For example, multiple-choice writing tests are really copy-editing tests, which do not measure the ability to organize or communicate ideas. Practicing on tests or test-like exercises is not how to learn even the mechanics of English, much less how to write like a writer. Standardized tests do not provide accountability. Tests that measure as little and as poorly as multiple-choice tests cannot provide genuine accountability. Pressure to teach to the test distorts and narrows education. Instead of being accountable to parents, community, teachers and students, schools become "accountable" to a completely unregulated testing industry.
Those who are against standardized tests say that better methods of evaluating student needs and progress already exist and propose an interesting alternative. Good observational checklists used by trained teachers are more helpful than any screening test. Assessment based on student performance on real learning tasks is more useful and accurate for measuring achievement - and provides more information - than multiple-choice achievement tests. Trained teams of judges can be used to rate performance in most any academic or non-academic area. In the Olympic Games, for example, gymnasts and divers are rated by panels of judges, and the high and low scores are thrown out. Studies have shown that, with training, the level of agreement among judges (the "inter-rater reliability") is high.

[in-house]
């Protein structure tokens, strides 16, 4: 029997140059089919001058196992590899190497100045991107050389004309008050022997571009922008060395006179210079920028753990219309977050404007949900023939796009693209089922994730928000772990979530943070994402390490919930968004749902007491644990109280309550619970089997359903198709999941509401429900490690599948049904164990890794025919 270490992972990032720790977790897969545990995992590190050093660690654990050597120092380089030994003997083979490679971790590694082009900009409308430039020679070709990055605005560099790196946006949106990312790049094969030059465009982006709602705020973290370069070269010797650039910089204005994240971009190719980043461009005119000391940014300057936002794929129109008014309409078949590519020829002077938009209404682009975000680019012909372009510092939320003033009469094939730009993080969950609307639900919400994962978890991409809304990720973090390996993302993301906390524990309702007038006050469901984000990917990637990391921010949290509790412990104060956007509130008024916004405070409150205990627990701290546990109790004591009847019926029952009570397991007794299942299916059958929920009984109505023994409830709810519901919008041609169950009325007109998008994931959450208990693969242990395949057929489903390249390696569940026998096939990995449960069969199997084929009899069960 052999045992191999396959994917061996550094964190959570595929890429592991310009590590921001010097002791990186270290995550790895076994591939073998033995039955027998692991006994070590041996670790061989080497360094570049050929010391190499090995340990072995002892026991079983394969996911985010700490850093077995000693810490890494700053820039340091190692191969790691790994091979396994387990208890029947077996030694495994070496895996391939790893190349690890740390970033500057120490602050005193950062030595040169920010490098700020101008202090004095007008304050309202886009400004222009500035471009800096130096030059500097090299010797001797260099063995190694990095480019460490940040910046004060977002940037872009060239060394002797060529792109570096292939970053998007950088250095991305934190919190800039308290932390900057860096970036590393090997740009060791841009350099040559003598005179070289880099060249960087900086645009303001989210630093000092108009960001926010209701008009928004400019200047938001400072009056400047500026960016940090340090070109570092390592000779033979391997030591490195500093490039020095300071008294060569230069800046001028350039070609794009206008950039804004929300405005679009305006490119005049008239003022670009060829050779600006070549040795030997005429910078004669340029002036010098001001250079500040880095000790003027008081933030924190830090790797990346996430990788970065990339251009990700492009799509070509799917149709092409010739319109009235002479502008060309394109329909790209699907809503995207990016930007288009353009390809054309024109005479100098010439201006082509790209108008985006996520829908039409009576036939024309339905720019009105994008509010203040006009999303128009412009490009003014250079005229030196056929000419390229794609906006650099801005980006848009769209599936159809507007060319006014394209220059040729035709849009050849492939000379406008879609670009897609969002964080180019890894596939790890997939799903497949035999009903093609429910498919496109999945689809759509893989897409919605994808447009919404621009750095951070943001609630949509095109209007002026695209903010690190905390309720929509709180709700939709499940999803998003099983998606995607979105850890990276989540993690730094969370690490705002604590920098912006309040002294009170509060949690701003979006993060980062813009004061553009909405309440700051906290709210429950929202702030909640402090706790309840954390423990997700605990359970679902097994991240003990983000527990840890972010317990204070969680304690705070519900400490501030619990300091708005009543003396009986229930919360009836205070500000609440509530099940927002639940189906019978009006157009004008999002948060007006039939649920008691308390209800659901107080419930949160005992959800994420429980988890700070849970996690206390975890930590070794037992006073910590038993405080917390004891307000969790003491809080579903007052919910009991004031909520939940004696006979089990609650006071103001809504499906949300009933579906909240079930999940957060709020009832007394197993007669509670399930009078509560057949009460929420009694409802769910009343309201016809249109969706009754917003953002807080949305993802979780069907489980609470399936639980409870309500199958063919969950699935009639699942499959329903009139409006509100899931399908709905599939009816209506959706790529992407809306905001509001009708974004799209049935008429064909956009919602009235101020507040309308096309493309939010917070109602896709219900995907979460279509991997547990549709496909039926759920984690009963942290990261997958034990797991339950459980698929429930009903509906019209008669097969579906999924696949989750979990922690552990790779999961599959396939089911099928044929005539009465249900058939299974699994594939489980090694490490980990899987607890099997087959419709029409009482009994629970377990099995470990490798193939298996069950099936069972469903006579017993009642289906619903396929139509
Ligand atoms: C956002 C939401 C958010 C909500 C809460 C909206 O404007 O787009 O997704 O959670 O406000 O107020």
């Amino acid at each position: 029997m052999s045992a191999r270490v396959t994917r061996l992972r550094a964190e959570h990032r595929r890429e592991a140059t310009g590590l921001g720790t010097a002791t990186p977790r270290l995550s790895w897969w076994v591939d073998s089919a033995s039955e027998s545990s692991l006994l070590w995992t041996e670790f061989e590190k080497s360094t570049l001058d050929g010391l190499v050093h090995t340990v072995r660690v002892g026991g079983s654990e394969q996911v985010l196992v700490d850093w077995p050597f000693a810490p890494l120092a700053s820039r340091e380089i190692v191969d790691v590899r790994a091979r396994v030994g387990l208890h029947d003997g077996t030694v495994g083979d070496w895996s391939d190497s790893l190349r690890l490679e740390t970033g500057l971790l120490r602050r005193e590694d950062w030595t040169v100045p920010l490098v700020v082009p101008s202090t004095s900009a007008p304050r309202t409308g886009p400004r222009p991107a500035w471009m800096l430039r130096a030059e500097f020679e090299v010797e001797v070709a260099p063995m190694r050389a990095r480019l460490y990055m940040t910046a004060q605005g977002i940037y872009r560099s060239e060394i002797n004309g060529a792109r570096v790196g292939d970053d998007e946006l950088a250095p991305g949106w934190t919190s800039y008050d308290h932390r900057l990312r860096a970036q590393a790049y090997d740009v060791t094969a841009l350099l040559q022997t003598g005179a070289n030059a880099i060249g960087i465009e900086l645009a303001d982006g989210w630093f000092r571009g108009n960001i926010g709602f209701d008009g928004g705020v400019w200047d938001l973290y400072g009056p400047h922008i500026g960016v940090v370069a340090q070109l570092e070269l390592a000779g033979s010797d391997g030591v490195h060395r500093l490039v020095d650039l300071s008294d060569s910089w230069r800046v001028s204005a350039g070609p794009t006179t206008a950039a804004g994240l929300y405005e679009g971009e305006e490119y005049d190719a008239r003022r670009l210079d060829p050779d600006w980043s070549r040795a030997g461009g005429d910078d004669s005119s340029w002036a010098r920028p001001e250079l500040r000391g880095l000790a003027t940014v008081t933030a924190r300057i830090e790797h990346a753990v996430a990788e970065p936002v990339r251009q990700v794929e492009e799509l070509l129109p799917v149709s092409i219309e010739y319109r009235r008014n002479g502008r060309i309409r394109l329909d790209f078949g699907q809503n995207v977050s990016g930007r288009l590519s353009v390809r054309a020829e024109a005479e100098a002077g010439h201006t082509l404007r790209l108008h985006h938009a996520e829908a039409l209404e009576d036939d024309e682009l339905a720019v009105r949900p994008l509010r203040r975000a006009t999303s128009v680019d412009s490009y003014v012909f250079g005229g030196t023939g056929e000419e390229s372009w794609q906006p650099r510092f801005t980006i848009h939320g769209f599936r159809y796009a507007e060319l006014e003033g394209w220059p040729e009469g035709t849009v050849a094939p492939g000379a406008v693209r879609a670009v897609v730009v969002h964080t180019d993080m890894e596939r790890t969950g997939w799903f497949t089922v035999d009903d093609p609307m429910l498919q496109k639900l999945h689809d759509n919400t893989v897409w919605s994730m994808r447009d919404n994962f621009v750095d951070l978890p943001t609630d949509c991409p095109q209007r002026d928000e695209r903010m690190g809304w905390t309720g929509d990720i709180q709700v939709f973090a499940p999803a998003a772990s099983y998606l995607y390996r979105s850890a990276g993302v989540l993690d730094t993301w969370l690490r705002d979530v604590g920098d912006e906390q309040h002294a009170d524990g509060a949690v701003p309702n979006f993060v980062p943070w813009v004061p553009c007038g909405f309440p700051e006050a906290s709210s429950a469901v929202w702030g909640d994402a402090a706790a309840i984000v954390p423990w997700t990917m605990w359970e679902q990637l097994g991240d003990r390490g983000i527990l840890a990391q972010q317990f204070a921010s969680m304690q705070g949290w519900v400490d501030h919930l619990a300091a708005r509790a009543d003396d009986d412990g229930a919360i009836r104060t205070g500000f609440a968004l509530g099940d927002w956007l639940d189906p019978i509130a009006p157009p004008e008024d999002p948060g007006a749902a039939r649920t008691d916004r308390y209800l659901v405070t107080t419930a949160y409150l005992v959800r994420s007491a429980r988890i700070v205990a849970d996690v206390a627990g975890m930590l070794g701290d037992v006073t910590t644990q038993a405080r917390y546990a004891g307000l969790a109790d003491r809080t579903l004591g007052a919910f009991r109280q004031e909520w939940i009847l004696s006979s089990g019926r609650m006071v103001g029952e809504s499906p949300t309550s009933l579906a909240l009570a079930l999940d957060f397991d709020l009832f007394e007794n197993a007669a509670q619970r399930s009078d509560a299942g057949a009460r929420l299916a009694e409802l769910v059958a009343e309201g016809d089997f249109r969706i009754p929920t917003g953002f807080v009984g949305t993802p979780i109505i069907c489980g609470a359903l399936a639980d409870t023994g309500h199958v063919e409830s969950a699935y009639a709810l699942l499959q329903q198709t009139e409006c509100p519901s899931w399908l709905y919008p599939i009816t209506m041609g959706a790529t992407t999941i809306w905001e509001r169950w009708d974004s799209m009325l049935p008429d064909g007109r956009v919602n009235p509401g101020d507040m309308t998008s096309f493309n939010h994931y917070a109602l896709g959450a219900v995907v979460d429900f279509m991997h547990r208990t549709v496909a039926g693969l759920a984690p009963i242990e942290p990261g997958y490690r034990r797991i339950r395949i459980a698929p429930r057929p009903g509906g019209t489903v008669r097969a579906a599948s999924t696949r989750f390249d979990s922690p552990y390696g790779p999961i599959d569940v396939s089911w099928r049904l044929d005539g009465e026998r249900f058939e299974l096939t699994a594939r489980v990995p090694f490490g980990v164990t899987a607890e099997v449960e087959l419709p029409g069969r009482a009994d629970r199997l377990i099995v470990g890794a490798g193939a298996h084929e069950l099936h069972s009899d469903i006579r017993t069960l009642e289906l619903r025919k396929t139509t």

As with multiple-choice tests, it is necessary to enact safeguards to ensure that race, class, gender, linguistic or other cultural biases do not affect evaluation. One of the final and most valuable (as opponents think) argument is the obvious lie. They say that the United States is the only economically advanced nation to rely heavily on multiple-choice tests. Other nations use performance-based assessment where students are evaluated on the basis of real work such as essays, projects and activities.